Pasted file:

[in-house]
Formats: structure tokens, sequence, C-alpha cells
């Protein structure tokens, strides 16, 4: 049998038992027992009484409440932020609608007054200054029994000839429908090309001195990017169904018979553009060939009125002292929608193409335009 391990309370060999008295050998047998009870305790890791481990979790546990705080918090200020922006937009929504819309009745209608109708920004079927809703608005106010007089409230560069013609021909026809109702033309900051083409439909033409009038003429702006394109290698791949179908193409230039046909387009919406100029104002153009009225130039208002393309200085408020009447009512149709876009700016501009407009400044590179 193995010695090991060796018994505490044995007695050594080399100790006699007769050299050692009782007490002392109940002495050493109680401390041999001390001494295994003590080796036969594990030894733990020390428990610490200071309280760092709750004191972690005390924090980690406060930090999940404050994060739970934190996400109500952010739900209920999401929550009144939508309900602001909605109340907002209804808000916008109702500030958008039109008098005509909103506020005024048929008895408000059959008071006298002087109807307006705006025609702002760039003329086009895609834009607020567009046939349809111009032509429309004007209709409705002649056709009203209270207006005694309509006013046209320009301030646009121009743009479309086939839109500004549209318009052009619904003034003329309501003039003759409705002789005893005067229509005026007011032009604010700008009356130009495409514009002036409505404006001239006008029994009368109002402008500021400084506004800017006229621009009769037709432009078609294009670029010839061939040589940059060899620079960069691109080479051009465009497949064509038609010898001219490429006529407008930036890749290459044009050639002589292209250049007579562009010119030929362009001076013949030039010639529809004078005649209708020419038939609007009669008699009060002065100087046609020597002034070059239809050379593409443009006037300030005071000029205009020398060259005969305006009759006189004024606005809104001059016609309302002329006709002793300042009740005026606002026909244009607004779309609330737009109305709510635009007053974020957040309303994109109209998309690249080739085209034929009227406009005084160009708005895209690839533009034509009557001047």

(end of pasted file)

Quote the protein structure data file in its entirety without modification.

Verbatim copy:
[in-house]
Formats: structure tokens, sequence, C-alpha cells
């Protein structure tokens, strides 16, 4: 049998038992027992009484409440932020609608007054200054029994000839429908090309001195990017169904018979553009060939009125002292929608193409335009 391990309370060999008295050998047998009870305790890791481990979790546990705080918090200020922006937009929504819309009745209608109708920004079927809703608005106010007089409230560069013609021909026809109702033309900051083409439909033409009038003429702006394109290698791949179908193409230039046909387009919406100029104002153009009225130039208002393309200085408020009447009512149709876009700016501009407009400044590179 193995010695090991060796018994505490044995007695050594080399100790006699007769050299050692009782007490002392109940002495050493109680401390041999001390001494295994003590080796036969594990030894733990020390428990610490200071309280760092709750004191972690005390924090980690406060930090999940404050994060739970934190996400109500952010739900209920999401929550009144939508309900602001909605109340907002209804808000916008109702500030958008039109008098005509909103506020005024048929008895408000059959008071006298002087109807307006705006025609702002760039003329086009895609834009607020567009046939349809111009032509429309004007209709409705002649056709009203209270207006005694309509006013046209320009301030646009121009743009479309086939839109500004549209318009052009619904003034003329309501003039003759409705002789005893005067229509005026007011032009604010700008009356130009495409514009002036409505404006001239006008029994009368109002402008500021400084506004800017006229621009009769037709432009078609294009670029010839061939040589940059060899620079960069691109080479051009465009497949064509038609010898001219490429006529407008930036890749290459044009050639002589292209250049007579562009010119030929362009001076013949030039010639529809004078005649209708020419038939609007009669008699009060002065100087046609020597002034070059239809050379593409443009006037300030005071000029205009020398060259005969305006009759006189004024606005809104001059016609309302002329006709002793300042009740005026606002026909244009607004779309609330737009109305709510635009007053974020957040309303994109109209998309690249080739085209034929009227406009005084160009708005895209690839533009034509009557001047």